A simple visit to a war cemetery should be enough to disabuse any doubters of the worth of the European Union (EU), according to the president of the European Commission Jean-Claude Juncker.
“Peace is never a sure thing. Anyone who thinks that peace is set in eternity is fundamentally wrong. And there is war again in Europe,” Mr Juncker said, referring to the ongoing conflict in the Ukraine.
Mr Juncker’s crass comments came during a speech in The Hague, in which he urged the issue of Brexit to be resolved “as quickly as possible” and then “put in the attic of world history”.
The former prime minister of Luxembourg, speaking in German, warned that the refugee crisis now convulsing Europe posed a risk to the “highly sensitive” Balkans in the wake of last century’s conflicts in Kosovo and Bosnia and that the “enormous stupidity” of two world wars could return to Europe if it did not unify rather than fracturing though a Brexit.
“Europe gains whenever we point out that Europe is a major project for peace.
“Whoever does not believe in Europe, who doubts Europe, whoever despairs of Europe, should visit the military cemeteries in Europe.”
UKIP leader Nigel Farage immediately responded and said: “If you visit these military cemeteries you realise what can happen when nation states are not democratic. If you enforce an artificial identity and uniformity you risk a situation like pressure cooker Yugoslavia, which exploded in violence.”
Former defence secretary Dr Liam Fox also took the unelected Mr Juncker to task, saying that instead of “lecturing” he needed to examine whether the EU was “fanning the flames of nationalism and the rise of the political fringe once again”.
Dr Fox said: ‘The military cemeteries of Europe are testament to the failure of the continent to control extremism in the twentieth century. If Britain had not been a free and independent nation, we would have been unable to intervene to protect Europe from the result of its own folly.
“Before we are lectured by the European Commission, we should take a look at the rise of extremism across the continent and ask whether they are helping or hurting. Those in charge of the EU today need to ask if they are fanning the flames of nationalism and the rise of the political fringe once again.”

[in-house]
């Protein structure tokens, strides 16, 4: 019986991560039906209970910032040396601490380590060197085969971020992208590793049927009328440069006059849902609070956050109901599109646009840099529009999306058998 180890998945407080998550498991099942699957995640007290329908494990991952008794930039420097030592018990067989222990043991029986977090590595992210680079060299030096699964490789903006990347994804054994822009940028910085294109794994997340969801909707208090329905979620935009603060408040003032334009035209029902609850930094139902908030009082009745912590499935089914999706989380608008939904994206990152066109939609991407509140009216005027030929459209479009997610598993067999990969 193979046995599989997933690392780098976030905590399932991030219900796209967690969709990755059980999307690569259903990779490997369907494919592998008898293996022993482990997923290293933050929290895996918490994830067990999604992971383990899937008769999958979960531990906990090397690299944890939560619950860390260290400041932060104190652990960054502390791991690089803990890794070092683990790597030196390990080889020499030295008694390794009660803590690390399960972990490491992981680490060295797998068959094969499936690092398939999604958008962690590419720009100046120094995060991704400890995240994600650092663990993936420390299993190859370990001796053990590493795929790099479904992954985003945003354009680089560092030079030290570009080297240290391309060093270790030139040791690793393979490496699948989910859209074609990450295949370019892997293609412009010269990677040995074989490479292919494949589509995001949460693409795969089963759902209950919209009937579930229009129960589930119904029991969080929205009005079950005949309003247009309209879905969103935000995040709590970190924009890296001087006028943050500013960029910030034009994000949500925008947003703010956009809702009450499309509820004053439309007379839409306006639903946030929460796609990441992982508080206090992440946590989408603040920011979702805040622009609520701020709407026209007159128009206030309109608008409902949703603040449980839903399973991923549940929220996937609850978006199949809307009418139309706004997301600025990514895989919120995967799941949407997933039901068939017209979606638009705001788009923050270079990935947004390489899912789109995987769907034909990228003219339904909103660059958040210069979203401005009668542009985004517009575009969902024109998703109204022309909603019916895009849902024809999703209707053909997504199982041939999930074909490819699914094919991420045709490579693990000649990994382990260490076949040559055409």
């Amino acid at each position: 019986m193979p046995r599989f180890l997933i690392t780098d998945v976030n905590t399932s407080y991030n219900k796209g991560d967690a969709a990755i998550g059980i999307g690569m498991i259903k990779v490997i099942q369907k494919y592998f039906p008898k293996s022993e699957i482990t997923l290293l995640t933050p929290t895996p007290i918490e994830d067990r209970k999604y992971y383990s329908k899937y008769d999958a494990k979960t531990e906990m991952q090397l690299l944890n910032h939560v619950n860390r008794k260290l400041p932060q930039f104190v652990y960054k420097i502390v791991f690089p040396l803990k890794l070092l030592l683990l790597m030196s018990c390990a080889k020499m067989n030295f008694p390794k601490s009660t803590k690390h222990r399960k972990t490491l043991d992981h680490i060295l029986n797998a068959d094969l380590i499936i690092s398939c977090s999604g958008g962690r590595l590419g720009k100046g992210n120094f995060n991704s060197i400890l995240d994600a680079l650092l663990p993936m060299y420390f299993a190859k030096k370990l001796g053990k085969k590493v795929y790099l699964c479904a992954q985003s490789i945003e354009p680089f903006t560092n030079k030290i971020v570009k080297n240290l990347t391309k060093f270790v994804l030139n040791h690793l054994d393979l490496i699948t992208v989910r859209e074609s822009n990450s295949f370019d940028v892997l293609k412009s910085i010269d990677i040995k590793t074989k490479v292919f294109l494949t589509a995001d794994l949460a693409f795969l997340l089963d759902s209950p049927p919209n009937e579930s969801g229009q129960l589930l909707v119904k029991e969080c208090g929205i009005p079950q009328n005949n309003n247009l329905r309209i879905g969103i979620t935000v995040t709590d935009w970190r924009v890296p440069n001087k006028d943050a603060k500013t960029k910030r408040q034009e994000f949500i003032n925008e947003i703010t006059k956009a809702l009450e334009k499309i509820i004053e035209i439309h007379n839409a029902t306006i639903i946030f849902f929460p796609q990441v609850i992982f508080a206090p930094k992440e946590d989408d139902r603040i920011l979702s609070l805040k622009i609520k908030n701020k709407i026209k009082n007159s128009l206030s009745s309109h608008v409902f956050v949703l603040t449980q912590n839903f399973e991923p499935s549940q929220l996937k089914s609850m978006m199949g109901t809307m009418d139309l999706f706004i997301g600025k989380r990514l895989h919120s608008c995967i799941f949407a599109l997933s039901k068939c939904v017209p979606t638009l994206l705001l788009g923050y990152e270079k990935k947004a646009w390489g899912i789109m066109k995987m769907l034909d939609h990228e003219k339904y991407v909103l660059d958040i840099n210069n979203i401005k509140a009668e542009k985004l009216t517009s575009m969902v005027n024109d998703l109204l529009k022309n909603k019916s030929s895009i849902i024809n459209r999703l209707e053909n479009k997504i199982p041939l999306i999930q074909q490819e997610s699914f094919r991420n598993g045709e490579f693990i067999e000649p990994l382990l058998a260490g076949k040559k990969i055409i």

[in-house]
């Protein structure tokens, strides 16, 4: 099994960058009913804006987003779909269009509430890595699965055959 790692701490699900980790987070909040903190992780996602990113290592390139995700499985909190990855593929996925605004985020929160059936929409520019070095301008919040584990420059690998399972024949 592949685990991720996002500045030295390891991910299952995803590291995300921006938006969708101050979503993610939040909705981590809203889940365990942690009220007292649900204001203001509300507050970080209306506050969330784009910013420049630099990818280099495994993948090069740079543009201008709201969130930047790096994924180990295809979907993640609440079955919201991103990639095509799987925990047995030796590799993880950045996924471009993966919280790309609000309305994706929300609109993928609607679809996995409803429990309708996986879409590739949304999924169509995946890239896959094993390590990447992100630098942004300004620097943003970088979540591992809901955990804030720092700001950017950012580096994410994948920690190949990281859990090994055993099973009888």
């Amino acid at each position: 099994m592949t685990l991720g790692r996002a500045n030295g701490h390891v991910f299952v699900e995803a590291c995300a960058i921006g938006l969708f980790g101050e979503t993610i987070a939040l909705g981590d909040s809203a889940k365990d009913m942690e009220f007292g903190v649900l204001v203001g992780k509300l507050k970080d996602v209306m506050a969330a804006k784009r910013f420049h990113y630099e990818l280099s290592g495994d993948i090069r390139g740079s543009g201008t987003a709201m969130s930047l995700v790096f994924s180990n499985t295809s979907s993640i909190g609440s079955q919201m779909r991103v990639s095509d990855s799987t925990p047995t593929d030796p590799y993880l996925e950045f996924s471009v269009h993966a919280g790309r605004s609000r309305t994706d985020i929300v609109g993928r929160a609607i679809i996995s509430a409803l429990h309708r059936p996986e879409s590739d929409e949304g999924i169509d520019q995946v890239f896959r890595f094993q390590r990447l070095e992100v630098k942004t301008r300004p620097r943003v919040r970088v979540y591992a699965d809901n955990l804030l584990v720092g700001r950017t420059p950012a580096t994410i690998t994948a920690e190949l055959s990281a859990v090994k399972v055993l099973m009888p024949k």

Not content with invoking the sacrifice of the silent dead of past European wars to support his belief in the future of the EU project, Mr Juncker then said that there could be no further negotiations with Britain in the event of a ‘No’ vote.
“There must not be any renegotiations with the British, who I like otherwise, in case of a ‘No’.
“Not only because the British Prime Minister voted against me when I wanted to become president of the Commission but also because he was so glad that we helped him to get a grip on his problem, his self-induced problem.”
Mr Juncker said he attempt to stay out of the British referendum campaign because his unpopularity would render interventions counter-productive.
“I’ve made up my mind to talk about it repeatedly but without saying anything because it is not useful if the president of the Commission is meddling in the British campaign.
“The European Commission is even less popular in the UK than in other countries, and it is a remarkable achievement that we manage to be unpopular in the UK at all. Every word of the president of the Commission or of the Commission about the UK has contradictory effects.”
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